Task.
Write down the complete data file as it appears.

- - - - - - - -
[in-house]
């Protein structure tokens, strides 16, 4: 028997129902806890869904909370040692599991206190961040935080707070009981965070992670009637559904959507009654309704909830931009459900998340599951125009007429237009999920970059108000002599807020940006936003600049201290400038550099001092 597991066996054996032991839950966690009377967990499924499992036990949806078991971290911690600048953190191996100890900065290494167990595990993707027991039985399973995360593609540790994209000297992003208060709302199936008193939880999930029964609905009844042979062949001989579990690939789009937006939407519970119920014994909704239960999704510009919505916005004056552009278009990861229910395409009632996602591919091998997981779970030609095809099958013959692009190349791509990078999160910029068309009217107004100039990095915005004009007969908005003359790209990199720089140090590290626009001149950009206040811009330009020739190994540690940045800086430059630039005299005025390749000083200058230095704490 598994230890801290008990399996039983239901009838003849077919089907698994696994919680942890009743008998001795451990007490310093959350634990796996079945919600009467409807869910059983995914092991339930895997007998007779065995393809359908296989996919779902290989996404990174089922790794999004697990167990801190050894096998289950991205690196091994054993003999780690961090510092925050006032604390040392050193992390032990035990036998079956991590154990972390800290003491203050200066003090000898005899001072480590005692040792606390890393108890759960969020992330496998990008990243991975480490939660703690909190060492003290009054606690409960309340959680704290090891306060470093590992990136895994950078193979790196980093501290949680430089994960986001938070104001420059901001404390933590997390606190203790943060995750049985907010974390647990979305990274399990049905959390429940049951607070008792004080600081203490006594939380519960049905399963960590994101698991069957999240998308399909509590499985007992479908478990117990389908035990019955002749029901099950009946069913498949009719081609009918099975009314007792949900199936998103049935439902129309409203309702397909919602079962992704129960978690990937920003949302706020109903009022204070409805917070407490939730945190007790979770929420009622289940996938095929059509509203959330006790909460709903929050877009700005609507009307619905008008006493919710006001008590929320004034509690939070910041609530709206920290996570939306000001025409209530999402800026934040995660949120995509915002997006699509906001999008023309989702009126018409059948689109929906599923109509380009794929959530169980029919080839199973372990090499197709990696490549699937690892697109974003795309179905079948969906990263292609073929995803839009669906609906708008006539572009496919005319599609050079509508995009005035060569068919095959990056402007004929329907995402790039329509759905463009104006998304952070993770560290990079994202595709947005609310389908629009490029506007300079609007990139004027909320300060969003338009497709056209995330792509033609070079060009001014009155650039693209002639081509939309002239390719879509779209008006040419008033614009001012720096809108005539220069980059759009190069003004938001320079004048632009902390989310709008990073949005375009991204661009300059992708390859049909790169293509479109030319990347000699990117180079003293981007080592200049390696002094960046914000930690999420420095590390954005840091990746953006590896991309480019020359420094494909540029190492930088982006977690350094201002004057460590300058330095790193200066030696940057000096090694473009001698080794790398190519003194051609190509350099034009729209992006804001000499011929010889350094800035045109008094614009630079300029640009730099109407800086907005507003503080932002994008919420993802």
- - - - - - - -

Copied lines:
[in-house]
């Protein structure tokens, strides 16, 4: 028997129902806890869904909370040692599991206190961040935080707070009981965070992670009637559904959507009654309704909830931009459900998340599951125009007429237009999920970059108000002599807020940006936003600049201290400038550099001092 597991066996054996032991839950966690009377967990499924499992036990949806078991971290911690600048953190191996100890900065290494167990595990993707027991039985399973995360593609540790994209000297992003208060709302199936008193939880999930029964609905009844042979062949001989579990690939789009937006939407519970119920014994909704239960999704510009919505916005004056552009278009990861229910395409009632996602591919091998997981779970030609095809099958013959692009190349791509990078999160910029068309009217107004100039990095915005004009007969908005003359790209990199720089140090590290626009001149950009206040811009330009020739190994540690940045800086430059630039005299005025390749000083200058230095704490 598994230890801290008990399996039983239901009838003849077919089907698994696994919680942890009743008998001795451990007490310093959350634990796996079945919600009467409807869910059983995914092991339930895997007998007779065995393809359908296989996919779902290989996404990174089922790794999004697990167990801190050894096998289950991205690196091994054993003999780690961090510092925050006032604390040392050193992390032990035990036998079956991590154990972390800290003491203050200066003090000898005899001072480590005692040792606390890393108890759960969020992330496998990008990243991975480490939660703690909190060492003290009054606690409960309340959680704290090891306060470093590992990136895994950078193979790196980093501290949680430089994960986001938070104001420059901001404390933590997390606190203790943060995750049985907010974390647990979305990274399990049905959390429940049951607070008792004080600081203490006594939380519960049905399963960590994101698991069957999240998308399909509590499985007992479908478990117990389908035990019955002749029901099950009946069913498949009719081609009918099975009314007792949900199936998103049935439902129309409203309702397909919602079962992704129960978690990937920003949302706020109903009022204070409805917070407490939730945190007790979770929420009622289940996938095929059509509203959330006790909460709903929050877009700005609507009307619905008008006493919710006001008590929320004034509690939070910041609530709206920290996570939306000001025409209530999402800026934040995660949120995509915002997006699509906001999008023309989702009126018409059948689109929906599923109509380009794929959530169980029919080839199973372990090499197709990696490549699937690892697109974003795309179905079948969906990263292609073929995803839009669906609906708008006539572009496919005319599609050079509508995009005035060569068919095959990056402007004929329907995402790039329509759905463009104006998304952070993770560290990079994202595709947005609310389908629009490029506007300079609007990139004027909320300060969003338009497709056209995330792509033609070079060009001014009155650039693209002639081509939309002239390719879509779209008006040419008033614009001012720096809108005539220069980059759009190069003004938001320079004048632009902390989310709008990073949005375009991204661009300059992708390859049909790169293509479109030319990347000699990117180079003293981007080592200049390696002094960046914000930690999420420095590390954005840091990746953006590896991309480019020359420094494909540029190492930088982006977690350094201002004057460590300058330095790193200066030696940057000096090694473009001698080794790398190519003194051609190509350099034009729209992006804001000499011929010889350094800035045109008094614009630079300029640009730099109407800086907005507003503080932002994008919420993802």